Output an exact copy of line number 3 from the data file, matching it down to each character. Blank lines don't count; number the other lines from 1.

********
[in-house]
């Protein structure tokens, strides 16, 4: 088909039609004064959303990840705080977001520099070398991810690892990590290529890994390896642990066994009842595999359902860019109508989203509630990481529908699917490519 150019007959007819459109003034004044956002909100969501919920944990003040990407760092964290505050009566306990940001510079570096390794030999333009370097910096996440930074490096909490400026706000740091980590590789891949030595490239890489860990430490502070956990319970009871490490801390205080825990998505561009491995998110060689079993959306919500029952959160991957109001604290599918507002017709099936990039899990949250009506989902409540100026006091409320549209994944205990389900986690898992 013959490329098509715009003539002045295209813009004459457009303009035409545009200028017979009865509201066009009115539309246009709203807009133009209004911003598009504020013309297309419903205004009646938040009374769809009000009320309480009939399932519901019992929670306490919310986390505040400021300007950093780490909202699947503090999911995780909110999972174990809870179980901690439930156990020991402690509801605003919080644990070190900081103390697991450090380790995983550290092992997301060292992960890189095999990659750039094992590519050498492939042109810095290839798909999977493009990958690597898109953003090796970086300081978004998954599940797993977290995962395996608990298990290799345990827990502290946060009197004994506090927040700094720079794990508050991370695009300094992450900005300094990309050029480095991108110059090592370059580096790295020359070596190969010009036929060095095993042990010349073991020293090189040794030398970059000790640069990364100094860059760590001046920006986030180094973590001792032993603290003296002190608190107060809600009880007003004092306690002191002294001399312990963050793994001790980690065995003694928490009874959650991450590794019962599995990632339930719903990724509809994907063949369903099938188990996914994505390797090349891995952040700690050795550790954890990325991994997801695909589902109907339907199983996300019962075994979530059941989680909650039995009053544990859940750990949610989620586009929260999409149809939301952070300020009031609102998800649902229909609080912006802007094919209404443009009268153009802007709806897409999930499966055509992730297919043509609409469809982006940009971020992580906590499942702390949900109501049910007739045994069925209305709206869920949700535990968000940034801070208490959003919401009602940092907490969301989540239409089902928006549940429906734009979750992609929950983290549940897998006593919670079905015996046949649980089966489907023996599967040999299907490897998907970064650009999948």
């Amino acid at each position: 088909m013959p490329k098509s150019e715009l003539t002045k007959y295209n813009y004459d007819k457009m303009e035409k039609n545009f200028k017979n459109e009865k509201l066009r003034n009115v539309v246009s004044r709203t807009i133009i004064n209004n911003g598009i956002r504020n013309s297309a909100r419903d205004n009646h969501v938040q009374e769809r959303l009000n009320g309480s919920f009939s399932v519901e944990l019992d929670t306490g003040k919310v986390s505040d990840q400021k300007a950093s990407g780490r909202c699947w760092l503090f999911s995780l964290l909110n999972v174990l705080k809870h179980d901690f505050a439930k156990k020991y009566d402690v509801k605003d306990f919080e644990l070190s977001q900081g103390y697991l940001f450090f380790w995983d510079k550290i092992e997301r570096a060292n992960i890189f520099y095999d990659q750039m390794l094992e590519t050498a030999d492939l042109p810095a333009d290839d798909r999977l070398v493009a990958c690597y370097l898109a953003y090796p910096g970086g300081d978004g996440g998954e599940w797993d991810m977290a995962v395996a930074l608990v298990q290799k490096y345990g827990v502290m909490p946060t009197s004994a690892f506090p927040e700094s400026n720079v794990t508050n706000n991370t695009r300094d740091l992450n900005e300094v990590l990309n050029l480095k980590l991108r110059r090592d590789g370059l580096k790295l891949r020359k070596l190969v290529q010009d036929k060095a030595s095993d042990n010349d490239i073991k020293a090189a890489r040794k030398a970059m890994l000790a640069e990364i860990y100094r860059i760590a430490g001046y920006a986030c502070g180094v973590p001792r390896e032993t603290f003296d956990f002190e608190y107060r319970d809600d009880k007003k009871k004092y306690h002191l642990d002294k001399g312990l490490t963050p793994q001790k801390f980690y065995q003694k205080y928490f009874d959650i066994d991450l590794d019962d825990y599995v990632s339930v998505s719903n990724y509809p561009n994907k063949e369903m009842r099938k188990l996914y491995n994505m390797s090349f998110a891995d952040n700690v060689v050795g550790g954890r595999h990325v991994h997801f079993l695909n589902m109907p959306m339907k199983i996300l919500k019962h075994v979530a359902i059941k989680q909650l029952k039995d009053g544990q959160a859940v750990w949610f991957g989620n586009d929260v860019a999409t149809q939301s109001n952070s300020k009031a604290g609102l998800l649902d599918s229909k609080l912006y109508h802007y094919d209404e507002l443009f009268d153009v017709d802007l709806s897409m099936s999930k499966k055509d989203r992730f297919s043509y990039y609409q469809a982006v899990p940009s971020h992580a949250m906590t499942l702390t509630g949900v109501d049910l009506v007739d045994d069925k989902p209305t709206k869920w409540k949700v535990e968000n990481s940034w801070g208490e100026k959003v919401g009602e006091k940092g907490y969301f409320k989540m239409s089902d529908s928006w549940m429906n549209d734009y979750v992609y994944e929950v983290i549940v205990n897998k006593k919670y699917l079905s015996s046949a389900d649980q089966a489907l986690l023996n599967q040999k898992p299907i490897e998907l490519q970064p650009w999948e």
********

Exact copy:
């Amino acid at each position: 088909m013959p490329k098509s150019e715009l003539t002045k007959y295209n813009y004459d007819k457009m303009e035409k039609n545009f200028k017979n459109e009865k509201l066009r003034n009115v539309v246009s004044r709203t807009i133009i004064n209004n911003g598009i956002r504020n013309s297309a909100r419903d205004n009646h969501v938040q009374e769809r959303l009000n009320g309480s919920f009939s399932v519901e944990l019992d929670t306490g003040k919310v986390s505040d990840q400021k300007a950093s990407g780490r909202c699947w760092l503090f999911s995780l964290l909110n999972v174990l705080k809870h179980d901690f505050a439930k156990k020991y009566d402690v509801k605003d306990f919080e644990l070190s977001q900081g103390y697991l940001f450090f380790w995983d510079k550290i092992e997301r570096a060292n992960i890189f520099y095999d990659q750039m390794l094992e590519t050498a030999d492939l042109p810095a333009d290839d798909r999977l070398v493009a990958c690597y370097l898109a953003y090796p910096g970086g300081d978004g996440g998954e599940w797993d991810m977290a995962v395996a930074l608990v298990q290799k490096y345990g827990v502290m909490p946060t009197s004994a690892f506090p927040e700094s400026n720079v794990t508050n706000n991370t695009r300094d740091l992450n900005e300094v990590l990309n050029l480095k980590l991108r110059r090592d590789g370059l580096k790295l891949r020359k070596l190969v290529q010009d036929k060095a030595s095993d042990n010349d490239i073991k020293a090189a890489r040794k030398a970059m890994l000790a640069e990364i860990y100094r860059i760590a430490g001046y920006a986030c502070g180094v973590p001792r390896e032993t603290f003296d956990f002190e608190y107060r319970d809600d009880k007003k009871k004092y306690h002191l642990d002294k001399g312990l490490t963050p793994q001790k801390f980690y065995q003694k205080y928490f009874d959650i066994d991450l590794d019962d825990y599995v990632s339930v998505s719903n990724y509809p561009n994907k063949e369903m009842r099938k188990l996914y491995n994505m390797s090349f998110a891995d952040n700690v060689v050795g550790g954890r595999h990325v991994h997801f079993l695909n589902m109907p959306m339907k199983i996300l919500k019962h075994v979530a359902i059941k989680q909650l029952k039995d009053g544990q959160a859940v750990w949610f991957g989620n586009d929260v860019a999409t149809q939301s109001n952070s300020k009031a604290g609102l998800l649902d599918s229909k609080l912006y109508h802007y094919d209404e507002l443009f009268d153009v017709d802007l709806s897409m099936s999930k499966k055509d989203r992730f297919s043509y990039y609409q469809a982006v899990p940009s971020h992580a949250m906590t499942l702390t509630g949900v109501d049910l009506v007739d045994d069925k989902p209305t709206k869920w409540k949700v535990e968000n990481s940034w801070g208490e100026k959003v919401g009602e006091k940092g907490y969301f409320k989540m239409s089902d529908s928006w549940m429906n549209d734009y979750v992609y994944e929950v983290i549940v205990n897998k006593k919670y699917l079905s015996s046949a389900d649980q089966a489907l986690l023996n599967q040999k898992p299907i490897e998907l490519q970064p650009w999948e």